Fact or Myth?

There are many commonly-held beliefs around medicine and health, some of which are total rubbish.  But there are a few which hold grains of truth.  Here, I have listed a few popular ones and tried to explain how much truth there is before them.

  1. Vitamin C prevents colds – sadly, false.  The common belief is that if you start to feel a cold coming on, and mainline vitamin C, you can stop it happening.  Either that, or eating plenty of vitamin C will stop you getting one in the first place.  There is a lot of conflicting evidence, but the generally accepted truth is it will at best make the duration of the infection shorter; if nothing else, your body will only absorb a certain amount of vitamin C, and the rest it will simply excrete.  The better defence against infection is to regularly wash your hands.
  2. Antiperspirant causes breast cancer – happily, false.  There is apparently absolutely no evidence that there is any sort of link between antiperspirant and breast cancer, it just seems to be one of those tales that has cropped up from somewhere!
  3. Having a slow metabolism causes obesity – false.  In fact, people who are obese tend to have faster metabolisms.  Individual variations such as how much you fidget can have more of an impact on how many calories you burn during the day, but obesity basically comes down to how much you eat, and how much you exercise.
  4. Sitting at a desk all day is bad for you – TRUE! As if you even need to ask, if you have read my other articles!  Lack of movement, muscle wastage and even bone density decrease to list just a few problems.  Get up, move around – wander around as you talk on the phone, stand up to work if you can and even consider holding meetings where everyone stands (might make them shorter as well!).
  5. Gluten-free is a healthier option – except in a few circumstances, false.  It’s a fad that has really hit the stage recently, but unless you are Coeliac there is no benefit to a gluten-free diet.  Gluten intolerance, in my experience, is also one of the most common self-diagnosed “allergies” as well resulting in many people are making their lives far more inconvenient – and expensive – than they need to.  Unless confirmed by a medical specialist, gluten may not be the spawn of evil it’s believed to be!
  6. Warm milk helps you sleep – false, which was a surprise to me as well as many of you, I’m sure!  It would appear that apart from as part of a calming pre-bedtime routine, it doesn’t actually have a soporific effect at all.  Still tastes nice though.
  7. Running on a soft surface is better for your body – true and false.  If you take up running slowly, the benefits of running on a soft or hard surface are merely different, not good or bad.  Soft surfaces make the muscles work a little harder and improve balance, while hard surfaces put a greater impact on the bones which (if introduced correctly) can actually strengthen the bones.  However, if you go straight into running long distances on a hard surface, or train in a way that is inappropriate for your current fitness level, it may well cause damage such as stress-fractures.  Long term, running on any surface (soft or hard) is also quite hard on the joints.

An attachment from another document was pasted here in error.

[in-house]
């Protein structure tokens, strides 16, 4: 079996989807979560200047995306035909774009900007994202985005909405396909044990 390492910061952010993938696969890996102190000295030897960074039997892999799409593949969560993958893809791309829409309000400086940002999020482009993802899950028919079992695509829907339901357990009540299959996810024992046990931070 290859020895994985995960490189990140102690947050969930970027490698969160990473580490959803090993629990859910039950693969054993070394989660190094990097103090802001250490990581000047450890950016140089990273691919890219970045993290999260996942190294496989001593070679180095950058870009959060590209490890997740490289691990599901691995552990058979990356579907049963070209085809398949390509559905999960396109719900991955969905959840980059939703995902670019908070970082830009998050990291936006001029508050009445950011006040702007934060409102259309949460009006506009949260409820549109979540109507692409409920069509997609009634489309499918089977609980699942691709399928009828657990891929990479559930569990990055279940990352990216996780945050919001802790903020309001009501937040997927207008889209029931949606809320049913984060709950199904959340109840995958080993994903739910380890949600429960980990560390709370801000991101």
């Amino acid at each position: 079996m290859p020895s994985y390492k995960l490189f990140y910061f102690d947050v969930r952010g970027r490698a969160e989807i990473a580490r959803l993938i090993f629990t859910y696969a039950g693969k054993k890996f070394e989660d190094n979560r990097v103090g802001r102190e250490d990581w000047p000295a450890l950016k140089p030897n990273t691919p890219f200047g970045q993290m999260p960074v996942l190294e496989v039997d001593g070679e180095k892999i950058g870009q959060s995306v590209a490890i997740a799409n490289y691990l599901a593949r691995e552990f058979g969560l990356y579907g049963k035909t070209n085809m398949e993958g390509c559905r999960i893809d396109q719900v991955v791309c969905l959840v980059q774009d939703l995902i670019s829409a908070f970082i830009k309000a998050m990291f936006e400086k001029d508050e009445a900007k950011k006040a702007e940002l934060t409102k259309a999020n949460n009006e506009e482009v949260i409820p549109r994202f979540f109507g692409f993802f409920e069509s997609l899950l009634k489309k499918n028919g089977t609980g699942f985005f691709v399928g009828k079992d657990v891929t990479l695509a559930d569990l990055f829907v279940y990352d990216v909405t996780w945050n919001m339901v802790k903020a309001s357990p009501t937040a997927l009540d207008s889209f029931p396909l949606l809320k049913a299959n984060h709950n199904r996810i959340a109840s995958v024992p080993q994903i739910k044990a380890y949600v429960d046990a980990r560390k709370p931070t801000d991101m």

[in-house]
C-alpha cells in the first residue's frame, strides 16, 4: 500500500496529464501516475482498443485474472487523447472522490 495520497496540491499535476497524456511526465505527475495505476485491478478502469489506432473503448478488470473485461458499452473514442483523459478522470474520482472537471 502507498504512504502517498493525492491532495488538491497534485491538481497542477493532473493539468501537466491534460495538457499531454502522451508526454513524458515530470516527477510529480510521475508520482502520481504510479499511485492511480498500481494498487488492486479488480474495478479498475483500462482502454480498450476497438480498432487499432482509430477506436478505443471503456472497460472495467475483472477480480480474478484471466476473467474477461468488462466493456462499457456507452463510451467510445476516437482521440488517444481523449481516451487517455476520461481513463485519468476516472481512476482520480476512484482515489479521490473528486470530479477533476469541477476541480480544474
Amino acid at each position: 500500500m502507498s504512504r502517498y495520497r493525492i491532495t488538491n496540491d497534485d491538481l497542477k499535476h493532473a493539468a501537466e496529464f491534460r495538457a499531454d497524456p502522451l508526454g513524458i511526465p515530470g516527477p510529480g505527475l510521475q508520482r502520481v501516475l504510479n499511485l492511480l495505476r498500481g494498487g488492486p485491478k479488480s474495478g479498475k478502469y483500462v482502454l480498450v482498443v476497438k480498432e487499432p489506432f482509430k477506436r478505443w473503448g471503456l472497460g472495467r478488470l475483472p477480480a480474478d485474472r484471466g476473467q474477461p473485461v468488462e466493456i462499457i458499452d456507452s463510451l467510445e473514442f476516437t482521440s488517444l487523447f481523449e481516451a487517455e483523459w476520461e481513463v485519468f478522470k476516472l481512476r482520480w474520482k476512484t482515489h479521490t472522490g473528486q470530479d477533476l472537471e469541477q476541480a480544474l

8. An apple a day keeps the doctor away – true.  Naturally, we are supposed to eat 8 portions of fruit and veg a day (yes, 8 not 5…don’t get me started on political reasons!), but apples are packed full of beneficial substances such as boron (good for bones), vitamins A, C and E, pectin (lowers glucose levels, cholesterol and maintains healthy digestive system), and antioxidants.
  9. Coffee is bad for you – honestly? Erm – don’t know! Moderate consumption of caffeinated or decaffeinated coffee has been linked to a reduced risk of death from cardiovascular disease, diabetes and neurological conditions such as Parkinsons. However, a link like this isn’t proof of cause and effect – we can’t actually say coffee gives these benefits, or causes problems.  Other factors may have a much greater influence.
  10. Drinking 2L of water a day is good for you – true.  Sort of.  Men are advised to consume up to 2.5L, women 2L, which makes sense when you consider the adult human is 65% water.  However, this includes the water you get from your food, as well as from all beverages.  In other words, you don’t have to make yourself drink bottles and bottles of water!
  11. Cracking your knuckles causes arthritis – false.  One of my favourites.  How often have people who crack their knuckles been told they’ll end up with arthritis? The fact that they’re usually told this by someone who finds the noise very irritating may have something to do with it!  The actual noise does no harm at all, it’s just gas bubbles moving around.  Having said that the continual over-stressing of the joints required to produce the noise can cause problems such as tendonitis and possibly even arthritis later in life.
  12. Tight underpants cause male infertility – false.  There is no evidence to suggest that if a man has a normal, healthy sperm count, tight underwear will cause problems.  It has been suggested, however, that if the sperm count is low or motility is poor, overheating from tight underwear might not help!

So there you have it.  A few interesting points, a few surprises – and all the fun of being able to correct your mates down the pub if they start discussing one of the myths!

(Article originally written by experts for the Benenden Be Healthy magazine)